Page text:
Dive “My music is based on stuff that I've had to absorb as a woman, and a lot of women have had to hear—whether in music or in life—men saying things that women would be frowned upon for saying, like, ‘I want to see what your head game like.’ So I felt like it was important for this project to take power back into our hands, to say things that we think about and talk about when women get together. It’s kind of like, ‘Girrrrrl,’ a little gossipy, but it’s also about us saying things to others the way they’re said to us. I also wanted to use double entendres and to make it clever so that if you played it around your grandmother, she wouldn't be like, ‘Turn it off!’ But when you really think about it and read the lyrics, you know there's deeper meaning going on.”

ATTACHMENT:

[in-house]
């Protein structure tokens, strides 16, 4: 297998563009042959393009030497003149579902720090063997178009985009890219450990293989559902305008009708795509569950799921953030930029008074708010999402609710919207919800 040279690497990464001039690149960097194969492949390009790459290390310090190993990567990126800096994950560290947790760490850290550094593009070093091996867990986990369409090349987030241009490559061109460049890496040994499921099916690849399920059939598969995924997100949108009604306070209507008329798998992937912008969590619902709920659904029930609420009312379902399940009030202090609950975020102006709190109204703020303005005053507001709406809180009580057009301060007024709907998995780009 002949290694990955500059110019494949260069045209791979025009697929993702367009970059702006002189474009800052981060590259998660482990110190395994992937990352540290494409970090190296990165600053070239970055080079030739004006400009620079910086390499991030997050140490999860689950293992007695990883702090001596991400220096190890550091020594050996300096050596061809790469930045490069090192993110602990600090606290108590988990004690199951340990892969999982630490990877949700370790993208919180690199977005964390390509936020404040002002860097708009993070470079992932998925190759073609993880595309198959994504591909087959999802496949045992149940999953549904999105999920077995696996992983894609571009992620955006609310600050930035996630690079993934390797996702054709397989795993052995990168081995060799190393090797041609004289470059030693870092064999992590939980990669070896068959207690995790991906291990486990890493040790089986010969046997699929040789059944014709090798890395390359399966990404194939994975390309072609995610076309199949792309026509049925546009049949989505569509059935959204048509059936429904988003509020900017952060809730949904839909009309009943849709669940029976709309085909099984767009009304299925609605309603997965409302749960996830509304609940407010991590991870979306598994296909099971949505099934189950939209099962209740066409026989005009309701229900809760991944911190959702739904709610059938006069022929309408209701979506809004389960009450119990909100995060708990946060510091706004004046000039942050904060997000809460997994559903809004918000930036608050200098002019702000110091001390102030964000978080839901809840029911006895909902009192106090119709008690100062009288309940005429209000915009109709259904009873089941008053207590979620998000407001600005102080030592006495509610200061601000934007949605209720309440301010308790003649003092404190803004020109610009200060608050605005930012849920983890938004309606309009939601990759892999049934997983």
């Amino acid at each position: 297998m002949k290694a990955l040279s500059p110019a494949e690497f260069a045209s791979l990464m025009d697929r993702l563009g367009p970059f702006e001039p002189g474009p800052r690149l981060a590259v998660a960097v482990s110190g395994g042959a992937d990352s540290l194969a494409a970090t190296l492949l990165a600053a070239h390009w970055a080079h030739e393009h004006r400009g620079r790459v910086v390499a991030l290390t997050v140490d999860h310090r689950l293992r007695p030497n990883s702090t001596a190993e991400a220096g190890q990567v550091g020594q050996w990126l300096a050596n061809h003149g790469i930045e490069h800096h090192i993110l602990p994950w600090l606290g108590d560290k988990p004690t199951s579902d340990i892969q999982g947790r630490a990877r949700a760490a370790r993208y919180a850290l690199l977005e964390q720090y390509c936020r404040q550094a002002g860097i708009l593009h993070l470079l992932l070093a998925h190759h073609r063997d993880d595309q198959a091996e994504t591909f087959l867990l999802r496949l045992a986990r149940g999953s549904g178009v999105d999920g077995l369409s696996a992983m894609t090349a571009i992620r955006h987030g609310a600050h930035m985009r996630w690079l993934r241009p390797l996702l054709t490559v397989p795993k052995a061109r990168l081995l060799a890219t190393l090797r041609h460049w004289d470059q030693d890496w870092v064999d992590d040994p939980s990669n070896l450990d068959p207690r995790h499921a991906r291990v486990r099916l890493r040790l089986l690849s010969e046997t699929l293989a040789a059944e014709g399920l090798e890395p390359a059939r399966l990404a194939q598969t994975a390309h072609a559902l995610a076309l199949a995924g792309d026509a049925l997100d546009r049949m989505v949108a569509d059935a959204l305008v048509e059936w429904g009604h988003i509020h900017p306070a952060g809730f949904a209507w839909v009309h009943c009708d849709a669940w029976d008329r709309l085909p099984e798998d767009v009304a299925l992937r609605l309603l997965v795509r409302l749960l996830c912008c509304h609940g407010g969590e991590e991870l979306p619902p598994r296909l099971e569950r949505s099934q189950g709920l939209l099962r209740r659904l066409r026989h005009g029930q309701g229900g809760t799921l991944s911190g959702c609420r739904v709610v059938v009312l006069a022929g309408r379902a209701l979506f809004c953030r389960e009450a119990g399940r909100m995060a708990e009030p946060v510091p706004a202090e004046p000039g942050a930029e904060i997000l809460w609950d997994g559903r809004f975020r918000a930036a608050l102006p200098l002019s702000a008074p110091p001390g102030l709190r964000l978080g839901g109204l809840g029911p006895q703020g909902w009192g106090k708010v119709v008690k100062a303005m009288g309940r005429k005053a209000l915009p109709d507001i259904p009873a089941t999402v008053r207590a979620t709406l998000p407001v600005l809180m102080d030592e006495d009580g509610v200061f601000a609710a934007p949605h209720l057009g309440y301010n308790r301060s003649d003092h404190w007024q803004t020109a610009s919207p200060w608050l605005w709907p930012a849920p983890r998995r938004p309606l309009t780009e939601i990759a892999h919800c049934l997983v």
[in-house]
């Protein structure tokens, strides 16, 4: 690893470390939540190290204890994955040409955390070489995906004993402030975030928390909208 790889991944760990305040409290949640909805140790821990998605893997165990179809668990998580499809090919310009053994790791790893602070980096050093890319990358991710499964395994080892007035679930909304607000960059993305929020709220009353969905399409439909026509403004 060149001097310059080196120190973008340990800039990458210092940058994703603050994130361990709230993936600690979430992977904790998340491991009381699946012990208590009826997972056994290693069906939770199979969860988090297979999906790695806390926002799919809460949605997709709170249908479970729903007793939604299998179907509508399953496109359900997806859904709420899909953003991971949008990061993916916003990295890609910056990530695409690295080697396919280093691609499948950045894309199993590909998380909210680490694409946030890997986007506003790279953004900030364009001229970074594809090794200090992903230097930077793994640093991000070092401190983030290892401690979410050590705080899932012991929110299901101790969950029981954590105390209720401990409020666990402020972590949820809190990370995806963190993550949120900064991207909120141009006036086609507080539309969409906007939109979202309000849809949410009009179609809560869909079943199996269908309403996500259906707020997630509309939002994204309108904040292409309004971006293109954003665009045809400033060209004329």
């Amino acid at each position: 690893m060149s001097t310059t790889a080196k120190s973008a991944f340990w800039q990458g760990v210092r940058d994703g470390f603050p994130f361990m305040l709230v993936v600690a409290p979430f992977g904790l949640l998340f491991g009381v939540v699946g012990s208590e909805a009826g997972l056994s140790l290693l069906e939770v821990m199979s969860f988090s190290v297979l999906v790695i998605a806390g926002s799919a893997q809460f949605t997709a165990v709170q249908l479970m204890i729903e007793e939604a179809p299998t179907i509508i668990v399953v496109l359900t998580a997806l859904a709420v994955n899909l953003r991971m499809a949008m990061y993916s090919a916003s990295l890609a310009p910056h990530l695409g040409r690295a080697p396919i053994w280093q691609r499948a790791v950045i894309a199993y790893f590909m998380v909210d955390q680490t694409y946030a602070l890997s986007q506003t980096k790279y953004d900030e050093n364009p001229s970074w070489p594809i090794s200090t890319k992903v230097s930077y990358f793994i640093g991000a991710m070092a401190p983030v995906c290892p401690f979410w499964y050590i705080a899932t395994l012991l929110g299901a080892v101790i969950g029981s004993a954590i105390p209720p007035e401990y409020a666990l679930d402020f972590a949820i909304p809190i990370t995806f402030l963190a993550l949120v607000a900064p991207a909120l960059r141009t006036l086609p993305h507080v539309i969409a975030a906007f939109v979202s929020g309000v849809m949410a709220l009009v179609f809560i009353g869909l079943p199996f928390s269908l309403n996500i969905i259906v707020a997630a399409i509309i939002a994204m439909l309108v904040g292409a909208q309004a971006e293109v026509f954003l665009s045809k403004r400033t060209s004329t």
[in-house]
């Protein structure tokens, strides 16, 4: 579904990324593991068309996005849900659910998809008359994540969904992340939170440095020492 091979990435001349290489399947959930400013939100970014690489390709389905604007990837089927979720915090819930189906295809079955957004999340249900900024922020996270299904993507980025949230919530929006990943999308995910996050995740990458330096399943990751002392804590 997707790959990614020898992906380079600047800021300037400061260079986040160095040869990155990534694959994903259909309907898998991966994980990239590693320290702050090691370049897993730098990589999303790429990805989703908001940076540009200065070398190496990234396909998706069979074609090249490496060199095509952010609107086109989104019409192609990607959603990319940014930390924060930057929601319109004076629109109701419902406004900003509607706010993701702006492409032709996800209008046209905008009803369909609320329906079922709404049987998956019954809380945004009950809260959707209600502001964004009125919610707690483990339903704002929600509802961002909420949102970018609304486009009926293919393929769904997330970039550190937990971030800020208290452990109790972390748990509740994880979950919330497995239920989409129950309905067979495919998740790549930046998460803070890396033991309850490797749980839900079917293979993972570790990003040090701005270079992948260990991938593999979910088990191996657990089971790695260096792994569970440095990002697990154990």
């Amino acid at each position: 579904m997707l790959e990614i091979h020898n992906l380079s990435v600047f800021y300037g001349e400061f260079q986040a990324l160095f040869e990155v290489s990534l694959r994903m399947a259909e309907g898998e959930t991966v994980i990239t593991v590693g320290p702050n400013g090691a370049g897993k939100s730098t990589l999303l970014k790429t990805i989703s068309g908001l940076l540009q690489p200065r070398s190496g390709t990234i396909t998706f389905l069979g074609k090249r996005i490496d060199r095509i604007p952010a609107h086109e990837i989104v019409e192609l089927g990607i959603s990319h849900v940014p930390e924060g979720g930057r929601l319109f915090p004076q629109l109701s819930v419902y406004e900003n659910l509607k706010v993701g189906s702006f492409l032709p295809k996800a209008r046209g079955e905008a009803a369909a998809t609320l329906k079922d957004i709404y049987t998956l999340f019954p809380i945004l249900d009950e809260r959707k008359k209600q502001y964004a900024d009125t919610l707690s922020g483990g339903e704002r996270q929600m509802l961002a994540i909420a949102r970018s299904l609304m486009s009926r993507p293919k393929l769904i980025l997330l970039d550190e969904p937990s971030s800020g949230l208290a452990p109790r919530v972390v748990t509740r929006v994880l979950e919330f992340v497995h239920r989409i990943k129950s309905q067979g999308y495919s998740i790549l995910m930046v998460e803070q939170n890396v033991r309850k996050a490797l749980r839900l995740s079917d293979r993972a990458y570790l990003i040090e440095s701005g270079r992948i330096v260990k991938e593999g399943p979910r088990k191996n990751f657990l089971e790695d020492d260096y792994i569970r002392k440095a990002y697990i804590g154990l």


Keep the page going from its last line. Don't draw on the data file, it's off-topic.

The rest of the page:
We Might Even Be Falling in Love (Interlude) “Honestly, this song just felt like a vibe and it made me feel like I was in the '70s. This natural, soulful feeling with soft instrumentation. It’s a window into my more vulnerable side. A lot of the project’s songs are more aggressive, just, like, bluntly aggressive, but this one has a softer side. It feels like a cousin of ‘Dive’ to me. I'm hoping that people will love the interludes enough that one day I can do a project of all of the interludes from JAGUAR and turn them into songs.”